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Adobe Lightroom 2020: The Ultimate Guide Bootcamp

Lesson 30 of 116

Dodge and Burn


Adobe Lightroom 2020: The Ultimate Guide Bootcamp

Lesson 30 of 116

Dodge and Burn


Lesson Info

Dodge and Burn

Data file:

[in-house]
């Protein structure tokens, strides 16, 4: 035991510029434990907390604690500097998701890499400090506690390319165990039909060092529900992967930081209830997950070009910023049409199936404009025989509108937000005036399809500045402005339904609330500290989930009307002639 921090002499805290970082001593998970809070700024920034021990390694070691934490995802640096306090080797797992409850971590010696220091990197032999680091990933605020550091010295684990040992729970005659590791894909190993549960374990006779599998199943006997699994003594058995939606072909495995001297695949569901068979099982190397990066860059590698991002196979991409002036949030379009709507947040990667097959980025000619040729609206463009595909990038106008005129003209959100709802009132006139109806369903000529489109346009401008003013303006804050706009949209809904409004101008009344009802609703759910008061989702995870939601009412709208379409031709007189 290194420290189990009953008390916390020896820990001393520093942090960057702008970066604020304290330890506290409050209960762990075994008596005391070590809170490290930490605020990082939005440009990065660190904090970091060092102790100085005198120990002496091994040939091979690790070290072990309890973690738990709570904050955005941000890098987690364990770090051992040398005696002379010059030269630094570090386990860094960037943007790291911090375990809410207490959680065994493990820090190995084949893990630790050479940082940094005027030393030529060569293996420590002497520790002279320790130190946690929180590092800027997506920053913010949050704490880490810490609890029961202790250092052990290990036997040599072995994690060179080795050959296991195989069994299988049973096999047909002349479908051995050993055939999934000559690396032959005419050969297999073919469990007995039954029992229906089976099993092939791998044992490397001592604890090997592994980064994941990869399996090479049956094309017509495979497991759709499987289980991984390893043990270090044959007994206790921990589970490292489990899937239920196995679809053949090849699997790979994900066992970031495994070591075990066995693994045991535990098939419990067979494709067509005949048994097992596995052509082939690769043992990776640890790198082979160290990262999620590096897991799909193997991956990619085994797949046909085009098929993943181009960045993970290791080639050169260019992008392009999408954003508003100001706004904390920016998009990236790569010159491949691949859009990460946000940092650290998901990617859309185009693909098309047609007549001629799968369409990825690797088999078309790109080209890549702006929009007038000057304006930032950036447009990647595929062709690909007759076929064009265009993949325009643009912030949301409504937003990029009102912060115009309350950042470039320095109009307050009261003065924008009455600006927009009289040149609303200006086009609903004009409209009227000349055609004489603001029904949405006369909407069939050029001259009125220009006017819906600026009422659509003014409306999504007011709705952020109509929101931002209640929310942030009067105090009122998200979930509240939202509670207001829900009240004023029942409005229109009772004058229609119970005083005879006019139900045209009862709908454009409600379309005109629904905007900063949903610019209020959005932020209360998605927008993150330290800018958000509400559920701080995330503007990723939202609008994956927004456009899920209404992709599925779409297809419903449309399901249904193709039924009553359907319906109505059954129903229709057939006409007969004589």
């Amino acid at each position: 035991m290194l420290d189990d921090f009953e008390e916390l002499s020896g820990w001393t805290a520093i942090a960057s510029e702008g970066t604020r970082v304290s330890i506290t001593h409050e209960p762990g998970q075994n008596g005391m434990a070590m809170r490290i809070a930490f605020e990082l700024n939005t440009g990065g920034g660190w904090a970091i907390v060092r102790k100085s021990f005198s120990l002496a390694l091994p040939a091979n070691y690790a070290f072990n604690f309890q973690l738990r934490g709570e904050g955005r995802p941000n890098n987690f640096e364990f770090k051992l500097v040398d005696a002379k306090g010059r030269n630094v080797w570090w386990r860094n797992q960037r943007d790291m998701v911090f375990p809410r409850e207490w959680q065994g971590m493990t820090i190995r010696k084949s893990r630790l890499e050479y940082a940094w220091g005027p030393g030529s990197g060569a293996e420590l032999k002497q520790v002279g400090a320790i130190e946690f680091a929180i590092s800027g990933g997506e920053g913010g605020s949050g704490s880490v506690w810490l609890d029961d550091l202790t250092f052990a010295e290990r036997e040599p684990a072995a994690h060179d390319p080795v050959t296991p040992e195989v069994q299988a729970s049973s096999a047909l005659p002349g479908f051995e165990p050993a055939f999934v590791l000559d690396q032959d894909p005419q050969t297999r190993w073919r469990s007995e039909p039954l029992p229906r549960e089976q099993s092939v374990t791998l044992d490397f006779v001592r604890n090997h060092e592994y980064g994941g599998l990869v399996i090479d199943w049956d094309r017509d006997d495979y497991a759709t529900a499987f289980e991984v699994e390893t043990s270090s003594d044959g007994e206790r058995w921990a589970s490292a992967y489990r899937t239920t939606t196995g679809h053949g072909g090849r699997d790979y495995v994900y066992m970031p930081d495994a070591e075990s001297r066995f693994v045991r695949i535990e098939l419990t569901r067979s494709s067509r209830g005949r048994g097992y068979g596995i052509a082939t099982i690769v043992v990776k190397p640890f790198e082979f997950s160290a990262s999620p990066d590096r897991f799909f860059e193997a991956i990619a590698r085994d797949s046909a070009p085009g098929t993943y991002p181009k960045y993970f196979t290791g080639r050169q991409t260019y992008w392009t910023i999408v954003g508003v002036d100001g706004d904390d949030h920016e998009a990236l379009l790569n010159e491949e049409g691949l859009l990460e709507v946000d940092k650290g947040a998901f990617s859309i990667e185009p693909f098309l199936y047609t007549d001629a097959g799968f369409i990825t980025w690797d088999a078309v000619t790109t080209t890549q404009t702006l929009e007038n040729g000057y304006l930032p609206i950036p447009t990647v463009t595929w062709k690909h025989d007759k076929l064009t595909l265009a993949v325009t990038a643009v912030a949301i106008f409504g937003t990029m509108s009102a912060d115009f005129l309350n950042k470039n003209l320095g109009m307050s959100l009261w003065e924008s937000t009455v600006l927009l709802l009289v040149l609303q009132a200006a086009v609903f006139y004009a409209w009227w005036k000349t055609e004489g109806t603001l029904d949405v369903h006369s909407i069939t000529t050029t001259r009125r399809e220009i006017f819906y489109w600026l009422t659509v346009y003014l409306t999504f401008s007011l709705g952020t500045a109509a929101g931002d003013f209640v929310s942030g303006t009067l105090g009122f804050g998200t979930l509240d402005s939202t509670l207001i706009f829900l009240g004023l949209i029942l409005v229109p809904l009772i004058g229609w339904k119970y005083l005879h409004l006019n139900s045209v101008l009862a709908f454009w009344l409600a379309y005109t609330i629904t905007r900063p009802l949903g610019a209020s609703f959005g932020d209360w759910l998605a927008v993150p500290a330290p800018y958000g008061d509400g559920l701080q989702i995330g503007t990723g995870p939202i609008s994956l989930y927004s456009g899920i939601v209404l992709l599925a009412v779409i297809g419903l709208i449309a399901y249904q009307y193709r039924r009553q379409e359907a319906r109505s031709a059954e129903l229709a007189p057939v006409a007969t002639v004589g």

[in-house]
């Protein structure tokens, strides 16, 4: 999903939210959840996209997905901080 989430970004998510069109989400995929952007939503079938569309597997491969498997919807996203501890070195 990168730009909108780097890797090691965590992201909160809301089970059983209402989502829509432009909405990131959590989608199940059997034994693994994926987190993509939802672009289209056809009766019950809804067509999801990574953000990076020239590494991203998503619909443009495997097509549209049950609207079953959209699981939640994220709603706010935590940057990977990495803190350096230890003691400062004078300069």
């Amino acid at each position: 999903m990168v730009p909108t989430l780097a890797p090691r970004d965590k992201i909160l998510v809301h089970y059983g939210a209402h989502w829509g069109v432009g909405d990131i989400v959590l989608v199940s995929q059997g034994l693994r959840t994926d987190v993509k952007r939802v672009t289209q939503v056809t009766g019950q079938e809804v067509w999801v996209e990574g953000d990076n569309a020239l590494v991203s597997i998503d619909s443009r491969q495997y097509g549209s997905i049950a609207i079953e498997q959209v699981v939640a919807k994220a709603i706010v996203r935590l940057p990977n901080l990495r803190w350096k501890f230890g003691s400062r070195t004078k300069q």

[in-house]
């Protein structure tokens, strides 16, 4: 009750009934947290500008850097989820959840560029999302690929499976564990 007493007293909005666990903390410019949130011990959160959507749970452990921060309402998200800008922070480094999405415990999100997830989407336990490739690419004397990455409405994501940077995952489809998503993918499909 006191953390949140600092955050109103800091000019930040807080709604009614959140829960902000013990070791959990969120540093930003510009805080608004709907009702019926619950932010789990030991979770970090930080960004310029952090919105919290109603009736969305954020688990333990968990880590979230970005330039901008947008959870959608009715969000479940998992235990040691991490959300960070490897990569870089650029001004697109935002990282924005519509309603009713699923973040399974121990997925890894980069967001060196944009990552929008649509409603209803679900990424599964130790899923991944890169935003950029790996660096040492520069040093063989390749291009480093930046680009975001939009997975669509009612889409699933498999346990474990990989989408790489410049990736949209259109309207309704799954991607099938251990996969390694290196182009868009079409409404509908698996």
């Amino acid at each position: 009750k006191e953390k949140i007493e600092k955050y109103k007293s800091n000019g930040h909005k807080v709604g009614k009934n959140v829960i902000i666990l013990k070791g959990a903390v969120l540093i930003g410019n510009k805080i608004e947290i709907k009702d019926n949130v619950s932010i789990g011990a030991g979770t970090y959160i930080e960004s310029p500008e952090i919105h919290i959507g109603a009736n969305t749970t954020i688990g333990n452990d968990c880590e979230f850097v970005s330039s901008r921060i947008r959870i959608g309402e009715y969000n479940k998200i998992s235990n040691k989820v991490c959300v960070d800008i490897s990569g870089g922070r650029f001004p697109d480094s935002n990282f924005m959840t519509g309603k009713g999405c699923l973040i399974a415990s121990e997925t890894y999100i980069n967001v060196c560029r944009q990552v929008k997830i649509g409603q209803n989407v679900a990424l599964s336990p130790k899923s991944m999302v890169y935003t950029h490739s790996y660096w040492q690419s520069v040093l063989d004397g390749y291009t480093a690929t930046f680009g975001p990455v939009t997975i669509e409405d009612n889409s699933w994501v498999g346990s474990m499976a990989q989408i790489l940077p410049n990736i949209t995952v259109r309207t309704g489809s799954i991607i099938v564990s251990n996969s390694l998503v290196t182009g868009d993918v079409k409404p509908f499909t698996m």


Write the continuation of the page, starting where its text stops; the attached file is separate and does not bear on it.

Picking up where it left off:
there's a great image because it is it can look so awesome. But when I was photographing, it was I was just collecting the data. I knew what I could do with it, and so I just needed to collect the data. Um, I wasn't gonna be there for this is a place called Whole Stat. And it's ah, it's a really beautiful little place. Um, it's ah, it's actually one of the first or maybe the first known salt mine in the world. Beautiful little village. And I and I wanted to, um, get the best shot I could. So what I was looking for in this shot was I needed as much information in the highlights as I could get up here in the sky, and I needed to have a much information as I could get in the shadows. So I was just looking at my history ram and making sure I was getting all of the information in, um so once I have all the information and it's just a matter of looking that hissed a gram, you can see if I if I if I click on the Jakey, the hottest part is right up there in the cloud, you can see that there's ...